31. Chris Dial Posted: March 22, 2008 at 03:27 PM (#2717565)
Utley was the best 2B last year as well. He's an outstanding fielder.
   32. snapper (history's 42nd greatest monster) Posted: March 22, 2008 at 04:11 PM (#2717582)
And maybe Pujols and Texeira

I think it's very hard to rate a 1B as a top defensive player, when comparing to 2B/SS/3B/CF.

I'd imagine there are a couple of hundred guys in the majors that would put up really outstanding defensive numbers at first, but they play more defensively demanding positions. I guess philosophically I'm siding with Tango's positional adjustments.

It doesn't make any sense to me that moving ARod to 1B all of a sudden makes him a "better" defensive player, when all accumulated baseball wisdom is you don't make that switch until the guy can't handle another position. Likewise, the fact that Pujols couldn't stay in the OF or 3B, or Ortiz can't play even 1B has to be a net negative to them as overall players. If Ortiz would be a -15 1B, you still have to count that -15 against him, even if its hidden by DHing.

I'm pretty sure the average baseball fan doesn't consider any firstbasemen to be among the top 20 defensive players in MLB.
   33. BDC Posted: March 22, 2008 at 04:36 PM (#2717588)
I'm pretty sure the average baseball fan doesn't consider any firstbasemen to be among the top 20 defensive players in MLB

Yes. The exceptions over the years have been great infielders who, because they threw left-handed, were limited to first base: Hal Chase, Joe Judge, Wes Parker, Mike Hegan. When Don Mattingly, Keith Hernandez, and Will Clark were all active, you might have gotten some average-fan arguments for them in the top 20, because they were such good infielders in every respect except the arm they happened to throw with. Todd Helton and Adrian Gonzalez are the closest to that model at the moment. Teixeira and Pujols are very much the RH type who slid down the spectrum from OF and/or 3B. They are good 1B, but nearly every major-league 3B would be better.
   34. Chris Dial Posted: March 22, 2008 at 04:39 PM (#2717590)
They are good 1B, but nearly every major-league 3B would be better.

I think Pujols is an exception to that.
   35. Tom Cervo, backup catcher Posted: March 22, 2008 at 04:43 PM (#2717594)
That seems like a pretty big difference, considering how much Utley contributes to the average himself. If I'm reading the numbers correctly and you subtract Utley from the equation, the NL average drops to -8.5. That's more than half a win of difference, no?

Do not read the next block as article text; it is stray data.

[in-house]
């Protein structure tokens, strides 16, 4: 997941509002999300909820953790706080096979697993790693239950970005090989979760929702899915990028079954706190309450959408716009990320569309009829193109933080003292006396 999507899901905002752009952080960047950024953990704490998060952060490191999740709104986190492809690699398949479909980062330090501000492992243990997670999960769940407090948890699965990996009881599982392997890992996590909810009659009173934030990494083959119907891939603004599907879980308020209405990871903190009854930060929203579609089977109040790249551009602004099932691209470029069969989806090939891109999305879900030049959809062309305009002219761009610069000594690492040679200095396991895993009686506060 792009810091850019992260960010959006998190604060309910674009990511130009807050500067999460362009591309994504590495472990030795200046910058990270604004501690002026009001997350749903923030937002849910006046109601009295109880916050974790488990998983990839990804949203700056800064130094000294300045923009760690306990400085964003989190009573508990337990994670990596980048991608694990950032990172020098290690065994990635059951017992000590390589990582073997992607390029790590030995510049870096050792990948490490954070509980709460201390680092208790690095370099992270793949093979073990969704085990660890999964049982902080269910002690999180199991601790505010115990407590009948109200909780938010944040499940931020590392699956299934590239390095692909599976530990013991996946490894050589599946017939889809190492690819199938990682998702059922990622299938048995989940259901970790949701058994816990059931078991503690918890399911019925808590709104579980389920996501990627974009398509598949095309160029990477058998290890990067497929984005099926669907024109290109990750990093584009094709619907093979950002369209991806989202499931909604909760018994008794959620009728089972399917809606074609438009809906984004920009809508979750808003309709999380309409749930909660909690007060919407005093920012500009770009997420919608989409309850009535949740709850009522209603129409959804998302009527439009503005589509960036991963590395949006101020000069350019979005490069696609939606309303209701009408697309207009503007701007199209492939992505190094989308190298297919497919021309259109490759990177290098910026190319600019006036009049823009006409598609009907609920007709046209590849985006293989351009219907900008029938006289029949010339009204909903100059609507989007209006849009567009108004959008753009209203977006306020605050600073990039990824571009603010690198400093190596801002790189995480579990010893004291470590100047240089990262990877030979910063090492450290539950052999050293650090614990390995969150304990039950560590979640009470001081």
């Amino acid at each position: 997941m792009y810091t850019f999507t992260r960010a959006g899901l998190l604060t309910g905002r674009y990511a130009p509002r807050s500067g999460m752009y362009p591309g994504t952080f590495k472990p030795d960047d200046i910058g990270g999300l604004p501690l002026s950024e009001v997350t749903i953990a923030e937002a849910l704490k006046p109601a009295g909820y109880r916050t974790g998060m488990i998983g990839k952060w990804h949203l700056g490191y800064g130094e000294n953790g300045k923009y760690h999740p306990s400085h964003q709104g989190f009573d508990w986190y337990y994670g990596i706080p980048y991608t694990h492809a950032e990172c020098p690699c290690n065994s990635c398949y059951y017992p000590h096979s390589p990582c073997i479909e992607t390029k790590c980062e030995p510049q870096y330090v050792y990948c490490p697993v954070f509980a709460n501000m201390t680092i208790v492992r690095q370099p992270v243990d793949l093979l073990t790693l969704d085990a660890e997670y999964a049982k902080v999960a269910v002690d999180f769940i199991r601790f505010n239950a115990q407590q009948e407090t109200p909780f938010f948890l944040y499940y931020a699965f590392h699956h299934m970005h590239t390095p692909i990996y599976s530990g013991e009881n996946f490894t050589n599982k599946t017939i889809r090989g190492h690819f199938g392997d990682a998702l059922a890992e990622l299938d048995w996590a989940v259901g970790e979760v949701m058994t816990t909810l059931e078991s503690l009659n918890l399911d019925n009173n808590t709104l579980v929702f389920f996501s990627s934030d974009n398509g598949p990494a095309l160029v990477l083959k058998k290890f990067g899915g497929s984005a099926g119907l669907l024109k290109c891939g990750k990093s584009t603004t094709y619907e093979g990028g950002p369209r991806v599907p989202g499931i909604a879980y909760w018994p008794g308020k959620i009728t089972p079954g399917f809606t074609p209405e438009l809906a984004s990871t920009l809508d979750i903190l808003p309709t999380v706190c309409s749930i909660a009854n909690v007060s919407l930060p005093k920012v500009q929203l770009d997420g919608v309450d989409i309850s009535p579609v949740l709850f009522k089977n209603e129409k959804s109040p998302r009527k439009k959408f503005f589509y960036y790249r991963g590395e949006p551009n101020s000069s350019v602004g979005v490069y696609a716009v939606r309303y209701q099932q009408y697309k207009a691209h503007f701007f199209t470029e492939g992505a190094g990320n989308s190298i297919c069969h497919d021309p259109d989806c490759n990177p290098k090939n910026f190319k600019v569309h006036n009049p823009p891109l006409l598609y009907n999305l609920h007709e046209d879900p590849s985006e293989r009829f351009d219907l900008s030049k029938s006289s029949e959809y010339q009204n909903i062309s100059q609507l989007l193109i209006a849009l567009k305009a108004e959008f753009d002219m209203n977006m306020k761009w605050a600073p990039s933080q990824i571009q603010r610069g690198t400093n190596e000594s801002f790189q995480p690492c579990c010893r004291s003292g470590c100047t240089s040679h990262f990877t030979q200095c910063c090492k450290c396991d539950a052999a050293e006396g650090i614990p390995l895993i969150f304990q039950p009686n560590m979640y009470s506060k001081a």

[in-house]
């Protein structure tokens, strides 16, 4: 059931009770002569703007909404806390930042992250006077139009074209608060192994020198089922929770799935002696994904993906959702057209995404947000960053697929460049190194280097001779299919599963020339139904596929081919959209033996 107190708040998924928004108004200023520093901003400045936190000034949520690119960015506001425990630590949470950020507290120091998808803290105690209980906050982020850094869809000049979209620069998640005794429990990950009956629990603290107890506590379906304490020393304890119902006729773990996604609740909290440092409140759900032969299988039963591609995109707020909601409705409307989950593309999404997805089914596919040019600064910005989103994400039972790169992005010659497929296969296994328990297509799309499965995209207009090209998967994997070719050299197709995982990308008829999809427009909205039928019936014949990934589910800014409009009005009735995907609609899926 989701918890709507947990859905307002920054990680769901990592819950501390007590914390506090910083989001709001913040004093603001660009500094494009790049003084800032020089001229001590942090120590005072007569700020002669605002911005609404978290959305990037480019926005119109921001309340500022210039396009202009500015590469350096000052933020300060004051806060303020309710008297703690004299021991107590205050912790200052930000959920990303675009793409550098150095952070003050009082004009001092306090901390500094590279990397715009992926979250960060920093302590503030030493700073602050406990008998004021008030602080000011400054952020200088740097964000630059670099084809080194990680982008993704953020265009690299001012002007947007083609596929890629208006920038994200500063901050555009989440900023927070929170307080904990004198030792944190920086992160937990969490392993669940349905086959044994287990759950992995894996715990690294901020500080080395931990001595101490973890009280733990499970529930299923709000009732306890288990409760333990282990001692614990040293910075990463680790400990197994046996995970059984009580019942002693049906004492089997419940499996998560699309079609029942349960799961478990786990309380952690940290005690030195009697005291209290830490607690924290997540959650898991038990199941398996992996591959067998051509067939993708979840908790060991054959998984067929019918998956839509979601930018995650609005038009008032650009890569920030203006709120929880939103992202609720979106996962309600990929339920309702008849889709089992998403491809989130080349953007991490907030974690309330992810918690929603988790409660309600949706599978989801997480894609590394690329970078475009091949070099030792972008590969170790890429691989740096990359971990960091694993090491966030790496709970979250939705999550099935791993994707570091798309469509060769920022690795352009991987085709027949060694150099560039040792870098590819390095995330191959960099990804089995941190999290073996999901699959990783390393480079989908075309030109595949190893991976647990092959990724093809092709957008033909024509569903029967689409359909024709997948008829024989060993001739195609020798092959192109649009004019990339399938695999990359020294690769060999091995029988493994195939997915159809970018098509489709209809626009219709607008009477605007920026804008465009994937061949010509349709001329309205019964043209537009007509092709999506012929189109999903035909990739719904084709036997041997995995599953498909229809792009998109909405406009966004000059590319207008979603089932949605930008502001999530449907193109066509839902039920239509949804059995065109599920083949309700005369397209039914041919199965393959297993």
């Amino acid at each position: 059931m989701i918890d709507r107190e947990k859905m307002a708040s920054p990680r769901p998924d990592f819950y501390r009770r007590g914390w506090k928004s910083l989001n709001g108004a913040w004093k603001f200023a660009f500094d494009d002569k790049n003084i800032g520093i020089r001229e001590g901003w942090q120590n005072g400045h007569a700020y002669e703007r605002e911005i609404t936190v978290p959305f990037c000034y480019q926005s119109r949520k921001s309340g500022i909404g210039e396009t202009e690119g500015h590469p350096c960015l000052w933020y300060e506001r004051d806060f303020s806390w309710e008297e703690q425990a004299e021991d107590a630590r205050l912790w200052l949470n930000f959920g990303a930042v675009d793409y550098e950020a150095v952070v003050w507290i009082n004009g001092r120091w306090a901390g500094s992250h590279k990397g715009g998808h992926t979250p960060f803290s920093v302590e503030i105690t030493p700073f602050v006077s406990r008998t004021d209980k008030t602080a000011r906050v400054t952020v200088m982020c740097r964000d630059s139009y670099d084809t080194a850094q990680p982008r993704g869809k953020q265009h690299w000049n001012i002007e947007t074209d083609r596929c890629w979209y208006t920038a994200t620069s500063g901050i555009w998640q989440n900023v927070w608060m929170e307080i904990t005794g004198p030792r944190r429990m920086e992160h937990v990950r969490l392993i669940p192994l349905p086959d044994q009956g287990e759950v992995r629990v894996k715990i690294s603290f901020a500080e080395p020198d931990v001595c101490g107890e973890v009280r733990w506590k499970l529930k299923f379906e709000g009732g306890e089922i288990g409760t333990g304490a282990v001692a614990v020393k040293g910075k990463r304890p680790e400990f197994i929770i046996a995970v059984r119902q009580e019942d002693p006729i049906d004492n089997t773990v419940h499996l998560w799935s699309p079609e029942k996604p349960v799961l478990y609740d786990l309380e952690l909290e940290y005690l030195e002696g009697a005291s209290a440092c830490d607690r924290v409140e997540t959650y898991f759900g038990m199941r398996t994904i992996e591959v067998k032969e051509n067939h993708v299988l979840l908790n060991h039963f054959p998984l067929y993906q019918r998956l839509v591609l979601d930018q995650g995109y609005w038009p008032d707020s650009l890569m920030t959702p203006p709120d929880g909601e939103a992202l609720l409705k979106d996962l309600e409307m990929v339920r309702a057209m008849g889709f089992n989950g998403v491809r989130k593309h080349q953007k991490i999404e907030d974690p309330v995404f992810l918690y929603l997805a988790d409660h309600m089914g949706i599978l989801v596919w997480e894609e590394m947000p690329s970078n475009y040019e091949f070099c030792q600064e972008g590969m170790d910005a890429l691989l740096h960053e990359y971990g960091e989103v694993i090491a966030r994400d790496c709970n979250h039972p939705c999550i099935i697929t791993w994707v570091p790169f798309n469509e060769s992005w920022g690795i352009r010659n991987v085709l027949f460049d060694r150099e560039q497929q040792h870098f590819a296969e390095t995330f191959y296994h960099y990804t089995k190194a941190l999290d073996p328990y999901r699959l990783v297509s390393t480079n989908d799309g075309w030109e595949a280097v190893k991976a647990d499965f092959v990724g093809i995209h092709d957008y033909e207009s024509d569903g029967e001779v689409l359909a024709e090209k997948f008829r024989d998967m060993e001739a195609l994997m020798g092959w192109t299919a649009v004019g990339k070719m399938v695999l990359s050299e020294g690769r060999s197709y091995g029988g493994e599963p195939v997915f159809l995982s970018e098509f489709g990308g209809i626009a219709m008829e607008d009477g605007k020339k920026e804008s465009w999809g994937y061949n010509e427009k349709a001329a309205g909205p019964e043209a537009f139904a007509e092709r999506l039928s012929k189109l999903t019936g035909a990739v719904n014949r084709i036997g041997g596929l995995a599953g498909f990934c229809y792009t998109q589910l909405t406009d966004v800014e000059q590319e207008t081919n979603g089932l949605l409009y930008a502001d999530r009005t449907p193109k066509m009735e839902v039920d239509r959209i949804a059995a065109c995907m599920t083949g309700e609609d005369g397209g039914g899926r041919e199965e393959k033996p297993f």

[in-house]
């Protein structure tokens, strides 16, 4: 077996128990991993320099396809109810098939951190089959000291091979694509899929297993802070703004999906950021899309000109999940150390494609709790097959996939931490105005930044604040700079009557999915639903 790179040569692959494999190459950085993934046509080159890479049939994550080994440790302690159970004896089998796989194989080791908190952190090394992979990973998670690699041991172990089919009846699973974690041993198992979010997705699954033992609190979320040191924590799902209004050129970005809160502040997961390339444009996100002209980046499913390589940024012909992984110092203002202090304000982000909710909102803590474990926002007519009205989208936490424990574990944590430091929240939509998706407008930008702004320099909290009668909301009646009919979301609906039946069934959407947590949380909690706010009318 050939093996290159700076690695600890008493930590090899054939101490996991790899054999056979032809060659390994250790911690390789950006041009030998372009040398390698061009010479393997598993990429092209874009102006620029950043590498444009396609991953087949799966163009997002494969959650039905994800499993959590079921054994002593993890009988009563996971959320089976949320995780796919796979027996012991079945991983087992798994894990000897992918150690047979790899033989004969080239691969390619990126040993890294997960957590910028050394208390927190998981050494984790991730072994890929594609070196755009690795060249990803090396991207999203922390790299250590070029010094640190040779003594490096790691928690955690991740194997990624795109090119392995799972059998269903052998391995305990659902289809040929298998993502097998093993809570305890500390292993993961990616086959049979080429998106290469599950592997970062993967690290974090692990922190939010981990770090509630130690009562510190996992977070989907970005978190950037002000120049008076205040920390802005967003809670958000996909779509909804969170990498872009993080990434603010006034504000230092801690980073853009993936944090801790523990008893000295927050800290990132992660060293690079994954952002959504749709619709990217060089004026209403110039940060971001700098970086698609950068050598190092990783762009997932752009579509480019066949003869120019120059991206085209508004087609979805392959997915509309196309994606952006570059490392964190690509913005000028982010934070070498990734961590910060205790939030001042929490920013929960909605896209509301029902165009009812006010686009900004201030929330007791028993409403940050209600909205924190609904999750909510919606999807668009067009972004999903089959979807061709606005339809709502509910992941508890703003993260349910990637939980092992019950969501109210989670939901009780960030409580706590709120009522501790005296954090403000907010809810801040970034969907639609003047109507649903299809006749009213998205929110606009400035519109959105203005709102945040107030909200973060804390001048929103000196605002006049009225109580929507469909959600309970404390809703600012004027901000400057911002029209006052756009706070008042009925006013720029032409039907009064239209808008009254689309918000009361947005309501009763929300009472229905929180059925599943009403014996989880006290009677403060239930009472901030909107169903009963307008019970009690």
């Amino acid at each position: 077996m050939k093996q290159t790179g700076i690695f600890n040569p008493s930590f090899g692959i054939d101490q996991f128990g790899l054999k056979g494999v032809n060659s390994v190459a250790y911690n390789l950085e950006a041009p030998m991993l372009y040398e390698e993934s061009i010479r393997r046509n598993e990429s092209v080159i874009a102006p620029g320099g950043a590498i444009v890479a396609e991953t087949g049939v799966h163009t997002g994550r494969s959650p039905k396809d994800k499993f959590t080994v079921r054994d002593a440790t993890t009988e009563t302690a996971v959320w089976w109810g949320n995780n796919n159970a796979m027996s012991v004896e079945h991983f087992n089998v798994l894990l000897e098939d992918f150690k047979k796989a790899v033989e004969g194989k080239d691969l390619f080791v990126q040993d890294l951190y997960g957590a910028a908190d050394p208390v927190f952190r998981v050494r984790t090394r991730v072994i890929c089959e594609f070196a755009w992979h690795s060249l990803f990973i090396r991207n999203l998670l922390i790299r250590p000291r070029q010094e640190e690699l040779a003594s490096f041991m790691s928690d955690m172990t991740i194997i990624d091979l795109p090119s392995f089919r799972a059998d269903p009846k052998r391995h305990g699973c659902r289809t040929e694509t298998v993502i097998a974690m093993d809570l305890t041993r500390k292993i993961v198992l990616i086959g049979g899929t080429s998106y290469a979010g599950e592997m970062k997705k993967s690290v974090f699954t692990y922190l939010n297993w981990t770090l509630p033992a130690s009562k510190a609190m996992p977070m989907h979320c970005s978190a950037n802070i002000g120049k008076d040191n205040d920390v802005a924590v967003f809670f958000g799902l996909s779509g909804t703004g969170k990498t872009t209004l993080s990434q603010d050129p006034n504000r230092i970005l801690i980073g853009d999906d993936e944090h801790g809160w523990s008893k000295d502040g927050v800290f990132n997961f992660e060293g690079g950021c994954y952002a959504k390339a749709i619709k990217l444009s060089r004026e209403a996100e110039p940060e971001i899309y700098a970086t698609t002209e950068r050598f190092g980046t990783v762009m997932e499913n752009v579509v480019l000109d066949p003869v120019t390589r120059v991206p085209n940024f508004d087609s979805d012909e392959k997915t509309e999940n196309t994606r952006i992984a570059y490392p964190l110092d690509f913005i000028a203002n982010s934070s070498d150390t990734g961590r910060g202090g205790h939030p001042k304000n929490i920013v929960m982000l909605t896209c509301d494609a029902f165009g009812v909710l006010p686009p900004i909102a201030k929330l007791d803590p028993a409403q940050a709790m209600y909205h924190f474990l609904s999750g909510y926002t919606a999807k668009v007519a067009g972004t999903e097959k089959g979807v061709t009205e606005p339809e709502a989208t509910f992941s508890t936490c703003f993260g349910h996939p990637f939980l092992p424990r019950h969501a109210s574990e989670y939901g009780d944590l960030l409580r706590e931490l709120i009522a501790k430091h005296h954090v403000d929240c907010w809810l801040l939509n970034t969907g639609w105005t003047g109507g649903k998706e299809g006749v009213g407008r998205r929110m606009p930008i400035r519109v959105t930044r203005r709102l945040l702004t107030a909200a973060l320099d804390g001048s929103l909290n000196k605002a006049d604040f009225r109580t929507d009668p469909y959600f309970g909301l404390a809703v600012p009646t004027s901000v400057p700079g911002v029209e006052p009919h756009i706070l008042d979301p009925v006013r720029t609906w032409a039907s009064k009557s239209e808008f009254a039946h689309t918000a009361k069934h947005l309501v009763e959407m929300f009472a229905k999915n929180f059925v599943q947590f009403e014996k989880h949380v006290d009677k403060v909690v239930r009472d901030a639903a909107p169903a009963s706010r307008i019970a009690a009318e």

I subtracted him and got -6 for the NL, which of course is a pretty big difference for one player to make.

The fact that he affects the average 2B line that much is a point in favor of him getting the MVP, IMO.
   36. Boots Day Posted: March 22, 2008 at 06:09 PM (#2717620)
The advantage the Phils have at second base shouldn't be discounted.

It's one thing to consider that advantage at SS or C, but further down the defensive spectrum, it just doesn't count as much. The Rockies could move Tulowitzki to second, or the Mets could move Reyes (whoops, they already tried that), and they'd probably be able to handle the position really well, but that kind of switch would have the result of (a) making the Rockies or Mets worse, and (b) dropping Utley's value a bit, according to your system, since those guys hit a lot better than your average second baseman. That doesn't make any sense.

The fact that Tulo and Reyes are more valuable defensive players than Utley helps Utley's MVP ranking, according to your system. Right? Am I missing something?
   37. baconears Posted: March 22, 2008 at 08:42 PM (#2717674)
Chris dial.

No one cares fool. You idiot midgets think people like this site. Well guess what, no one likes any of you, except Kevin. You idiots can eat my poop. You idiots should know that Matt Holliday will win the MVP, or Ryan Howard. The Cy will go to Santana, Webb, or Peavy. If you continue to ban me, I will continue to harass you.
   38. PreservedFish Posted: March 22, 2008 at 08:52 PM (#2717676)
I think it's very hard to rate a 1B as a top defensive player,